INDIAN ISLAND, Maine — The chief of the Penobscot Indian Nation on Friday praised new water quality standards issued by the U.S. Environmental Protection Agency that he said will protect the tribe’s sustenance fishing rights.
“This is great news for the Penobscot River, the Penobscot people, and the state of Maine,” Kirk Francis said. “This brings us one step closer to restoring the fish habitat of the Penobscot River for the betterment of all who use this extraordinary river.”
After previously rejecting rules proposed by the state, the EPA on Thursday issued its final federal Clean Water Act water quality standards that include stricter criteria to water bodies in Maine “subject to sustenance fishing rights.”
It was unclear Friday what impact the EPA’s action will have on a federal lawsuit filed by the Maine Department of Environmental Protection in August 2014. The complaint alleged that, among other things, the then proposed EPA rules would create a double standard for water quality in Maine — one for tribal waters and another for the rest of the state. The lawsuit is pending in U.S District Court in Bangor.
Efforts to reach the Department of Environmental Protection and Timothy Feeley, spokesman for the Maine attorney general’s office, which is representing the department in the case, were unsuccessful Friday.
How the new rules will impact municipalities that have discharge permits on the Penobscot River also was not clear Friday.
Matt Manahan, a Portland lawyer who has represented towns between Bucksport and Millinocket and some towns in between, said last year that the proposed standards could cost municipalities millions to comply with the standards.
Efforts on Friday to reach Manahan were unsuccessful.
Historically, Penobscot tribal members have consumed fish and other food sources from the Penobscot River at much higher rates than the general public, according to Francis. In the 1980s and early 1990s, for example, Penobscots relied upon the river for food, especially fish, at rates averaging up to 750 grams per day. Those consumption rates went down in the face of dioxin, mercury and other pollutant contamination in the river and issuance of advisories to limit the number of fish caught in the river.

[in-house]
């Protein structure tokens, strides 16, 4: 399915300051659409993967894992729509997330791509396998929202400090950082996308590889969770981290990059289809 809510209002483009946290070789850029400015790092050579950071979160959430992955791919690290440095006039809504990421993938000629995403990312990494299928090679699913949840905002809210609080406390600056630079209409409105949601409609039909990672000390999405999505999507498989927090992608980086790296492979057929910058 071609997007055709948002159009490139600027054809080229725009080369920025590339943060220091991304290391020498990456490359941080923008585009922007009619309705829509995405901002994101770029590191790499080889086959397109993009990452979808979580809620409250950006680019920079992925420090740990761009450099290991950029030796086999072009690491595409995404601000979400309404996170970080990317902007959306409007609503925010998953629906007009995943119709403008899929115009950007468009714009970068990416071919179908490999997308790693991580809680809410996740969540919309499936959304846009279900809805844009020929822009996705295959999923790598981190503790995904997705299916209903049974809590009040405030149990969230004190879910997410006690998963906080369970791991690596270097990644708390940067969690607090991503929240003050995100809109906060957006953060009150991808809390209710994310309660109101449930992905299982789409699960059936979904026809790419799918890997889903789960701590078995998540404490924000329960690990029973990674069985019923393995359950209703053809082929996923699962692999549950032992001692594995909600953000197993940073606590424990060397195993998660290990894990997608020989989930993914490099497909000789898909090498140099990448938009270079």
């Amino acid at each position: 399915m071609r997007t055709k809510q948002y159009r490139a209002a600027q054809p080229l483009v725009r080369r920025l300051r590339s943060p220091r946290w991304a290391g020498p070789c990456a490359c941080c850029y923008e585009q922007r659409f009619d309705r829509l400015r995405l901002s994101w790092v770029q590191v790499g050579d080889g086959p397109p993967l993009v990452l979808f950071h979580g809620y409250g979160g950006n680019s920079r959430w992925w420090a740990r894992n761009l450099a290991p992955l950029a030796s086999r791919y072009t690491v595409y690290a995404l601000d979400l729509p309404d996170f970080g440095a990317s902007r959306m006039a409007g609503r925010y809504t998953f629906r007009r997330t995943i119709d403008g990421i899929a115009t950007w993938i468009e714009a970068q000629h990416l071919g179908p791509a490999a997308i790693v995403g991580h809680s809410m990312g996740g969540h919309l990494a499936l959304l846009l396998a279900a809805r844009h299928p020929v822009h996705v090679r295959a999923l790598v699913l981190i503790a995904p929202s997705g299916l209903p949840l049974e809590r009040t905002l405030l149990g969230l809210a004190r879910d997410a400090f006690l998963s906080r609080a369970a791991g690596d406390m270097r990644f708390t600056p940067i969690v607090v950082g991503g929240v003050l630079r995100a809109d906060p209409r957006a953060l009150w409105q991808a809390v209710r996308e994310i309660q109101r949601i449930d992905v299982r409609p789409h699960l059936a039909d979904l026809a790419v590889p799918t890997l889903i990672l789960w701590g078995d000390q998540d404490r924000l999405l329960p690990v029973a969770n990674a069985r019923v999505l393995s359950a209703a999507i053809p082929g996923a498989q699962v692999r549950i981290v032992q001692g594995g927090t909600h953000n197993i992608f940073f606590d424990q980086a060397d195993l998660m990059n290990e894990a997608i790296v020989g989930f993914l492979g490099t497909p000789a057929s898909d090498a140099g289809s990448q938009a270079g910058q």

Last year, the EPA rejected the human health criteria that the Maine Department of Environmental Protection used in its water quality standards because they exposed Penobscot tribal members and other Maine Indians to cancer risks, given tribal fish consumption rates.
Maine used a fish consumption rate of 32.4 grams per day for native populations, said Dan Kusnierz, water resource manager for the Penobscot Indian Nation. The EPA found that rate was inaccurate and adopted water quality standards to protect the health of tribal members at a consumption rate of 286 grams of fish per day.
Historically, mercury, PCBs and dioxins from paper mills and other industries have been the major polluters, Kusnierz said Friday at a news conference on Indian Island.
“This is all about getting the river to a place where consumption levels start to get toward the historical figures that we saw with tribal people,” Francis said at the news conference. “The human health criteria within the standards themselves is one thing, but when you look at the health disparities among tribal people compared to the average Maine citizen, that’s another thing.
“These diets have a lot to do with that — with twice the cancer rate, almost four times the diabetes rate [for tribal people],” Francis said. “So, these are important decisions, and they’re not just decisions about flexing muscles. They’re really about real people and about a resource that so many people share in this state.”
Francis said that the standards set by the EPA for Maine’s tribal waters are the same ones that apply to tribal waters in the Pacific Northwest.
The EPA stepped in after it disapproved three times last year water quality standards set by the Department of Environmental Protection as “not adequately protective of human health or aquatic life,” an EPA fact sheet about the new standards said. If the state were to adopt new rules the EPA approved, the agency could withdraw its rules.
The state has opposed the rules as too stringent, but Francis said that public support for EPA’s water quality standards was overwhelming. Of the 107 comments provided to the agency, 101 were in favor of the standards and only six voiced concerns, he said.
The tribe will continue to monitor the river’s water quality, but it will be up to the EPA to enforce it, Francis said.
“We still have a ways to go to restore the health of the river but EPA’s water quality standards are a huge step forward to ensure that Penobscot people can safely eat from the river as we have done for centuries,” the chief said.